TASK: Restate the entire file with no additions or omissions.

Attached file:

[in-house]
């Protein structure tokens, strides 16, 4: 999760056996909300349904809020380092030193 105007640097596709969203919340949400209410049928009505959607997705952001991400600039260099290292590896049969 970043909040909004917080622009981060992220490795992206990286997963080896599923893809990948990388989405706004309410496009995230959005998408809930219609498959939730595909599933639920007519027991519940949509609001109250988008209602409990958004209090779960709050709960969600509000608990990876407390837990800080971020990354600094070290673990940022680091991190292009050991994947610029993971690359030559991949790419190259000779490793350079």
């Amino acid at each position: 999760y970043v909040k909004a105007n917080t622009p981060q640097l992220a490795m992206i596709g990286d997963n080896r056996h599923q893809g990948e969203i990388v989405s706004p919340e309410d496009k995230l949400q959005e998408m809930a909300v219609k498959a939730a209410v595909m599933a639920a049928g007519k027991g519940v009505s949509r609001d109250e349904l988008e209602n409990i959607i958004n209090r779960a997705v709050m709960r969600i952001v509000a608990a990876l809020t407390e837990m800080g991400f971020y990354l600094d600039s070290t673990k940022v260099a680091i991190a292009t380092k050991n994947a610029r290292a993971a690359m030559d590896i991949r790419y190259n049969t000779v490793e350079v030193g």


[in-house]
């Protein structure tokens, strides 16, 4: 999760056996909300349904809020380092030193 105007640097596709969203919340949400209410049928009505959607997705952001991400600039260099290292590896049969 970043909040909004917080622009981060992220490795992206990286997963080896599923893809990948990388989405706004309410496009995230959005998408809930219609498959939730595909599933639920007519027991519940949509609001109250988008209602409990958004209090779960709050709960969600509000608990990876407390837990800080971020990354600094070290673990940022680091991190292009050991994947610029993971690359030559991949790419190259000779490793350079």
């Amino acid at each position: 999760y970043v909040k909004a105007n917080t622009p981060q640097l992220a490795m992206i596709g990286d997963n080896r056996h599923q893809g990948e969203i990388v989405s706004p919340e309410d496009k995230l949400q959005e998408m809930a909300v219609k498959a939730a209410v595909m599933a639920a049928g007519k027991g519940v009505s949509r609001d109250e349904l988008e209602n409990i959607i958004n209090r779960a997705v709050m709960r969600i952001v509000a608990a990876l809020t407390e837990m800080g991400f971020y990354l600094d600039s070290t673990k940022v260099a680091i991190a292009t380092k050991n994947a610029r290292a993971a690359m030559d590896i991949r790419y190259n049969t000779v490793e350079v030193g």